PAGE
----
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This article is the third in a series about running Node.js applications in containers in an orchestration environment such as Kubernetes or Red Hat OpenShift. The first article focused on control over logging, and the second article on debugging JavaScript programs on your local system. This time, we'll look at how to use the Chrome DevTools inspector to debug a Node.js function that is running inside a container on an OpenShift cluster.


To follow along, you will need an OpenShift cluster with the Serverless Operator installed. See the article, Create your first serverless function with Red Hat OpenShift Serverless Functions to set up this environment.  

If you need an Openshift cluster to play around with that already has the serverless operators installed and setup, you can easily create an instance of the Openshift Sandbox.  This post won’t go into setting up the sandbox, but  the process is fairly straightforward.

This article also assumes some familiarity with the Chrome DevTools inspector. For an introduction, please see How to debug your Node.js application on OpenShift with Chrome DevTools.

Get the example code

The example that we are going to use can be retrieved from the Node.js HTTP function repository on GitHub. Similar to the example used in our previous article, this function application was scaffolded with the kn-func command-line tool, which we described in that article.

We'll have to make a few changes before using the code for this article. To start, note that the package.json file for this example defines three scripts:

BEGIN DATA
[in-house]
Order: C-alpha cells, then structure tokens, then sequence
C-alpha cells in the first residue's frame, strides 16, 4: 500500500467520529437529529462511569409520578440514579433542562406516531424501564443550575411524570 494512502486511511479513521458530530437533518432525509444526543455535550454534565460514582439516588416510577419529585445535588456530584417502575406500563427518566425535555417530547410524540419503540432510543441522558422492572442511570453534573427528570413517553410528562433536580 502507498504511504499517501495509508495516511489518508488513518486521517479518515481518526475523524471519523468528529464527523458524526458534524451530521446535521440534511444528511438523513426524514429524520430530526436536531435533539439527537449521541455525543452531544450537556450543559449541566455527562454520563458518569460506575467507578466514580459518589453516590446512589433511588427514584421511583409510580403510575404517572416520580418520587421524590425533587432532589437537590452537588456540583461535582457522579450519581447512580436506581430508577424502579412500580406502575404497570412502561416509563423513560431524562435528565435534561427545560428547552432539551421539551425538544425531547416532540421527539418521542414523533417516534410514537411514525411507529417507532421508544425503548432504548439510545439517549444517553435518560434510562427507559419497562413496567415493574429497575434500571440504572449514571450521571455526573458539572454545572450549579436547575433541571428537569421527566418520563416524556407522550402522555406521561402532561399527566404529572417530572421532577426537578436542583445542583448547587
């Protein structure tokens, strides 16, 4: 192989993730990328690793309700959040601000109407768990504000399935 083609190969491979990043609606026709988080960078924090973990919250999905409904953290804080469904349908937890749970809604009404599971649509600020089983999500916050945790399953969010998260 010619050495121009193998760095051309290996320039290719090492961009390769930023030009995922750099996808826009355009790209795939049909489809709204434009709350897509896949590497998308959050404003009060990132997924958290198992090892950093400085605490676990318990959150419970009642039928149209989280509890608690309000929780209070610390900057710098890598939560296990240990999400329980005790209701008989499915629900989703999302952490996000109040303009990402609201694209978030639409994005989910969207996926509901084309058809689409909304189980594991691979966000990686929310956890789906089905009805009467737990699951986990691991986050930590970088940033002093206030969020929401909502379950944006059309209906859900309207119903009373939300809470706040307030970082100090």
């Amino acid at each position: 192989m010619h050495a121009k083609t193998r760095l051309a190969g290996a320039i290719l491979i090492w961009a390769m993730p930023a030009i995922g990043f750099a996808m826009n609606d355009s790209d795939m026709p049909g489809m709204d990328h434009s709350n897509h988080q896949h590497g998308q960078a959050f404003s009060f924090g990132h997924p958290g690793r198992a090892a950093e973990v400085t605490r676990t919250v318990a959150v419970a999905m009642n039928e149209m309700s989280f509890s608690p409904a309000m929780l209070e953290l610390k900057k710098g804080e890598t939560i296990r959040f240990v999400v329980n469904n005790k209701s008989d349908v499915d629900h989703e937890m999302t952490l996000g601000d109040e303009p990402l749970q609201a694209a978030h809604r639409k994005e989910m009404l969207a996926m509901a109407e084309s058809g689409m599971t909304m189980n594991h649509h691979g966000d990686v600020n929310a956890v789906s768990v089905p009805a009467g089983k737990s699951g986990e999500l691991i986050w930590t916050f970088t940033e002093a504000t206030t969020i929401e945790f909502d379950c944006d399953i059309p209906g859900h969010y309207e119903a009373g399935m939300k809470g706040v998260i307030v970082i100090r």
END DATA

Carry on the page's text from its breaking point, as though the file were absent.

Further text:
"scripts": {

    "test": "node test/unit.js && node test/integration.js",

    "start": "faas-js-runtime ./index.js",

    "debug": "nodemon --inspect ./node_modules/faas-js-runtime/bin/cli.js ./index.js"


These scripts are similar to the ones in the previous article, and we will make the same changes here that we did previously.

First, simply switch the debug script with the start script. We make this change because the kn-func command can’t specify which script to run. You can name the start script whatever you like.

Next, make a simple change to the start script. You need to tell it to listen on all available addresses because you are running as localhost (IP address inside the container, which the debugger can’t access by default. Therefore, change the --inspect option in the start script to --inspect=

These changes should produce scripts similar to the following:

"scripts": {

    "test": "node test/unit.js && node test/integration.js",

    "debug": "faas-js-runtime ./index.js",

    "start": "nodemon --inspect= ./node_modules/faas-js-runtime/bin/cli.js ./index.js"


Debugging Node.js functions in a container

Now, create a container using the kn-func build command. If this is the first time you are building the application, the command prompts you to add a registry and namespace for the containerized function. By default, the registry is Docker Hub. For the namespace, enter your Docker Hub ID.

Once the image is built, use the docker command to run the container and start debugging your Node.js functions. Since the debugger listens on port 9229, you need to expose that port as well as port 8080, which is the port to access your application:

$ docker run --rm  -p 8080:8080 -p 9229:9229 lholmquist/debugging-with-functions-on-cluster:latest

The output should be similar to:

Debugger listening on ws://

For help, see: https://nodejs.org/en/docs/inspector

The server has started. http://localhost:8080